Feb. 20, 2013 - Issue #905: DOA No more - Trading in punk for politics
Whisper of the Heart
There's almost none of the open spaces or fantasy in most of Miyazaki's work; this urban film cuts deep into an aspiring artist's innermost doubts. And if Whisper of the Heart sounds like a girl's romance, it is, but almost entirely avoids what that girl, Shizuku, worries her writing is—"corny." (To North American ears, at least, the overuse of John Denver's "Take Me Home, Country Roads" is corny.) Enlivened by a vital sense of the lulling, languorous summer break in the city for a 14-year-old girl, then simmering with the pressure of Japan's school-culture—junior-high exam results determine high school placement and one's career path—this film's also about what Kondō knew well: apprenticeship, patient dedication to craft and nurturing friendship with other artists.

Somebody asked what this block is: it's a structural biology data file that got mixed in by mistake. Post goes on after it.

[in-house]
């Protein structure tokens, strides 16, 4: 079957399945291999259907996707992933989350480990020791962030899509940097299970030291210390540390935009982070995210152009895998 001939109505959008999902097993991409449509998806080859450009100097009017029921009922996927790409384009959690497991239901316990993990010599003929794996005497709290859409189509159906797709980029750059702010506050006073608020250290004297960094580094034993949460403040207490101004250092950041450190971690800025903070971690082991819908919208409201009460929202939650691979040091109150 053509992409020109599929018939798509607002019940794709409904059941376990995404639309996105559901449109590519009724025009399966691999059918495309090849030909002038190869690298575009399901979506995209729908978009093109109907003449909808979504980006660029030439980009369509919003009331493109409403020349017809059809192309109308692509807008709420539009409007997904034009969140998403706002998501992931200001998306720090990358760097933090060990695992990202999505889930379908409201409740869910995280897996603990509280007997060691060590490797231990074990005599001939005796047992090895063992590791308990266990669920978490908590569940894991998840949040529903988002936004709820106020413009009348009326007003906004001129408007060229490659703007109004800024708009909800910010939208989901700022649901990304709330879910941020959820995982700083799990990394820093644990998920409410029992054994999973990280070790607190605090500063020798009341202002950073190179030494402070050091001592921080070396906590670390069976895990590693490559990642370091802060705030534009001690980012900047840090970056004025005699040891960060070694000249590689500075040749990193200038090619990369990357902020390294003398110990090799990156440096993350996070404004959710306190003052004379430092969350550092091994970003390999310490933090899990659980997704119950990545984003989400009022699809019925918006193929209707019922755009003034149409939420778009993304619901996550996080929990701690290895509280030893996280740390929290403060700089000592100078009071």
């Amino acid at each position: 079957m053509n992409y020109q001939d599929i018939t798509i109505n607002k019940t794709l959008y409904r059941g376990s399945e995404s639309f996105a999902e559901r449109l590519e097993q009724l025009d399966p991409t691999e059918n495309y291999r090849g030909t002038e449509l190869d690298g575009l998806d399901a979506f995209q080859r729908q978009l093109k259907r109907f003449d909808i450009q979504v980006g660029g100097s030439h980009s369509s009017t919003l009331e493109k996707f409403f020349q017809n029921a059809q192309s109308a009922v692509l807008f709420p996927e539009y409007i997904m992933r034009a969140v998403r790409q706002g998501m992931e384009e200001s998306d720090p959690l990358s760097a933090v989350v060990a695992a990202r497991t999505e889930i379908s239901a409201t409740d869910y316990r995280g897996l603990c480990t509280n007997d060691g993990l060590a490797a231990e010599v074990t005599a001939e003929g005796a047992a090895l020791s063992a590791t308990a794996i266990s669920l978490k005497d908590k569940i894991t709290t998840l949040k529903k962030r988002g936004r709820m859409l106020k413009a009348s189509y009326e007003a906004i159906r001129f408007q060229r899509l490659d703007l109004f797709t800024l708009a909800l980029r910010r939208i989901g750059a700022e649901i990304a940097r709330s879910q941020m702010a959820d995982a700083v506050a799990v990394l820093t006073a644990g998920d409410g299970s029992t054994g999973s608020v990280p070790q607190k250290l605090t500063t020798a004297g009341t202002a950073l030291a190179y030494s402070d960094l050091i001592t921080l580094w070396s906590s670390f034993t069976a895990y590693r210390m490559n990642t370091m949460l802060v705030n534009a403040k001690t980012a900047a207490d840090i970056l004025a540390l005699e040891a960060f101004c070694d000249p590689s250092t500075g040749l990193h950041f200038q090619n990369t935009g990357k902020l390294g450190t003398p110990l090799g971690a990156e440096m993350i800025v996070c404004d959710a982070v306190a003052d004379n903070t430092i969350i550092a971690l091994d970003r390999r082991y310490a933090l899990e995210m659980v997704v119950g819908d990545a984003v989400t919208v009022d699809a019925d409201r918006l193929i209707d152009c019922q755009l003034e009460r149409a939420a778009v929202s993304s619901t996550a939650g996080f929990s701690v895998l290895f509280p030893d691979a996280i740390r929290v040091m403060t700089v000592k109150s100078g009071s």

After noticing the same male name on the check-out slips of many of her library books, avid reader Shizuku's led to an antique shop by a cat—the padding feline's brought her to the place, in a hillside neighbourhood overlooking Tokyo, where Seiji, the boy-borrower, works as a violin-maker. His hopes to apprentice in Italy inspire Shizuku to pen a fantasy-novel.
Kondo's sensitivity to emotional-rhythm and to quiet is finely tuned. Shizuku's private determination, lapses of faith in her talent, and budding devotion to a life's work (and a life of work—the young teens here make North American twentysomethings look like slackers) spur the story on. Her worry that "I'm not good enough" is even more stirring than the romance, a bond between two naïve, creative souls. And, all the more poignantly because of Kondō's fate, his film ends with a glowing belief in what-will-be.
Sat, Feb 23 (9:30 pm); Sun, Feb 24 (2:15 pm); Mon, Feb 25 (7 pm)
Metro Cinema at the Garneau
Directed by: Yoshifumi Kondō
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